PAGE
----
Ruth Reichl, the longtime New York Times restaurant critic, bestselling author, and former Gourmet Magazine editor-in-chief — who largely launched her culinary career in Berkeley — has a new book out.
Launching in April from Random House, Reichl’s new book, Save Me the Plums: A Gourmet Memoir, chronicles her decade as editor-in-chief at Gourmet — a job she initially declined, not wanting to be a boss, but then accepted as she had begun reading the magazine at age 8. During the early 1970s, New York City native Reichl was a chef and key member of Berkeley’s Swallow Restaurant collective, a forerunner in the creation of California Cuisine.
A press release calls this new book “the story of a former Berkeley hippie trying to navigate corporate America without losing her soul. It is the story of the moment restaurants became an important part of popular culture, a time when the rise of the farm-to-table movement forever changed the way that we eat.”
Famous figures appearing in the book, which is an American Book Association 2019 Indie Next pick, include Anthony Bourdain, David Chang, Anna Wintour, David Foster Wallace, and many more.
Reichl will do a reading at Book Passage in Larkspur on April 8.
Oakland resident, chef, and restaurateur Daniel Patterson — whose restaurants have included San Francisco’s Coi and Oakland’s Haven and Plum, among others — will be part of a panel discussion during the Golden Gate Restaurant Associations’ April 15-16 conference. The SF event brings together restaurant-industry stakeholders to discuss the hottest trends, tools, topics, and technologies.
This year’s discussions will revolve around robots, food delivery, surburban expansions, and the potential obsolescence of mid-tier full-service restaurants in a scene increasingly dominated by high-quality fast-casual spaces.
Patterson will be one of several speakers in a panel titled “Being Hospitable to Oneself: Mental Health & Work/Life Balance in the Hospitality Industry.”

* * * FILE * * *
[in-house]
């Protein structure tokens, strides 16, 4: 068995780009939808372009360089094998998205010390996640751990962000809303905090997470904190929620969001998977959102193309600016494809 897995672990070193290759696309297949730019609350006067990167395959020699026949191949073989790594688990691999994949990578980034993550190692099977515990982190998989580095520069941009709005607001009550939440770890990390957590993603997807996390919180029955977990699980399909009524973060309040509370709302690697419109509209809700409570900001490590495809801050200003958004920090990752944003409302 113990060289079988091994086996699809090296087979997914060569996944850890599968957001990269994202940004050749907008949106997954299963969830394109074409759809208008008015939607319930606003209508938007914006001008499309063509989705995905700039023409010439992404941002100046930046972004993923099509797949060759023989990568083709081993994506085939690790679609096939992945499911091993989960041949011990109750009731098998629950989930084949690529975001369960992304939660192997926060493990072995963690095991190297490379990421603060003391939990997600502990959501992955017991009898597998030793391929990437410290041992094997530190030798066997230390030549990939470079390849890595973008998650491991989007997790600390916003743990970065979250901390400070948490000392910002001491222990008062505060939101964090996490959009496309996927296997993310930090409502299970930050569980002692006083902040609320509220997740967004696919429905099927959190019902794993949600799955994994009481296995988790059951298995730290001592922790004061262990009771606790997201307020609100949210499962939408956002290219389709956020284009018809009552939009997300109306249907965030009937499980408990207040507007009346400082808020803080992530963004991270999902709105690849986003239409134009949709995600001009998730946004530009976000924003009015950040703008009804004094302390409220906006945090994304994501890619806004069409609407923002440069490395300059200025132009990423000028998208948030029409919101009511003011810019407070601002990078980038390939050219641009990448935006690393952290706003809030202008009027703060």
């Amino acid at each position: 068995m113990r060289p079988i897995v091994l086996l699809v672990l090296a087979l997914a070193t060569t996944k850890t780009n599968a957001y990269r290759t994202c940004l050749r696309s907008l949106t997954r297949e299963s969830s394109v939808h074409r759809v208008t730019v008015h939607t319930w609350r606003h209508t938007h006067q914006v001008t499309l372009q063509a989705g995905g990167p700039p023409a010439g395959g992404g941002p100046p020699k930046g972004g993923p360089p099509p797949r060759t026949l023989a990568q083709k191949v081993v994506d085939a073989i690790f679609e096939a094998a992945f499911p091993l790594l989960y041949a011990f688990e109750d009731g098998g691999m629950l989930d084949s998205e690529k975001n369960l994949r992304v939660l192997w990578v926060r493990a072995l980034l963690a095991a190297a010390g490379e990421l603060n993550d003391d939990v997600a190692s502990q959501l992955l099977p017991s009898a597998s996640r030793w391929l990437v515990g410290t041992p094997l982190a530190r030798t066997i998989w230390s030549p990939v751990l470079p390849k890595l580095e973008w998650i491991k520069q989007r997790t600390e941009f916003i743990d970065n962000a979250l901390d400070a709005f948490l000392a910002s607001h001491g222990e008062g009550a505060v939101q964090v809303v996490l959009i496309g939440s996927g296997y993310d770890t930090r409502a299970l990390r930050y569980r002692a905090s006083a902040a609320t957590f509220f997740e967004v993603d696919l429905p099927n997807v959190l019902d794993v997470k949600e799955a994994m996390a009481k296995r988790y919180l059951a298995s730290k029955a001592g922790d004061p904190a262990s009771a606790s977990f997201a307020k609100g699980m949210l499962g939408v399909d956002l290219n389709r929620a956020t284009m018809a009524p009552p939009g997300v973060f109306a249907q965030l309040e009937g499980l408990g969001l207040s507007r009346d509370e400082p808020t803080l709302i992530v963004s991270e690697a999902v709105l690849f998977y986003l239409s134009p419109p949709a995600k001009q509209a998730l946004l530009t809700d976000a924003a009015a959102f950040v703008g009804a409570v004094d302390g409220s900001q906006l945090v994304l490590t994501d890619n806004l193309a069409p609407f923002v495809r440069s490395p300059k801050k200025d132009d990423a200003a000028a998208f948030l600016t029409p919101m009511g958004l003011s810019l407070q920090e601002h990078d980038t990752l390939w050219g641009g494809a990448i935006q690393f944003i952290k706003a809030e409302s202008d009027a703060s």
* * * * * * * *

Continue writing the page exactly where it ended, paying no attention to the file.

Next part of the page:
ReGrained Wins NEXTY
Berkeley’s ReGrained, which manufactures sustainable snacks using upcycled grains rescued from the beer-brewing process, won a coveted NEXTY Award recently at the Natural Products Expo West in Anaheim.
Joining a line of chewy bars, the company’s new savory puffed snacks in chef-driven flavors also are made with ReGrained’s patented technology.
“These four products represent the future of the natural products industry where sustainability and transparency are the norm,” said Jessie Shafer, content director at New Hope Network and one of the NEXTY judges.
Restaurant, Greenhouse Close
Sustainability-focused San Francisco restaurant The Perennial, which opened in 2015 and grew its own greenhouse crops in West Oakland, has closed.
“We always tried to embody and imagine a new way forward … always open to the challenge of dreaming the impossible into existence,” an Instagram post read, as reported at ProduceGrower.
Husband-and-wife restaurateurs Karen Leibowitz and Anthony Myint started Mission Chinese Food and Commonwealth before founding The Perennial. Its “Director of Living Systems,” Nathan Kaufman, helmed the restaurant’s 1,000-square-foot greenhouse and 2,000-square-foot outdoor production space in West Oakland, growing a global array of produce.
A 2017 article in ProduceGrower revealed his highly sustainable strategy: “Kaufman takes leftover food prep that the back-of-house staff has divided into two categories (the first being produce and the second being being meat, dairy, and bread) and composts it. He uses worms to break down the produce and black soldier flies to break down the meat, dairy and bread. In turn, he feeds the fly larva to sturgeon and catfish that power aquaponic systems.”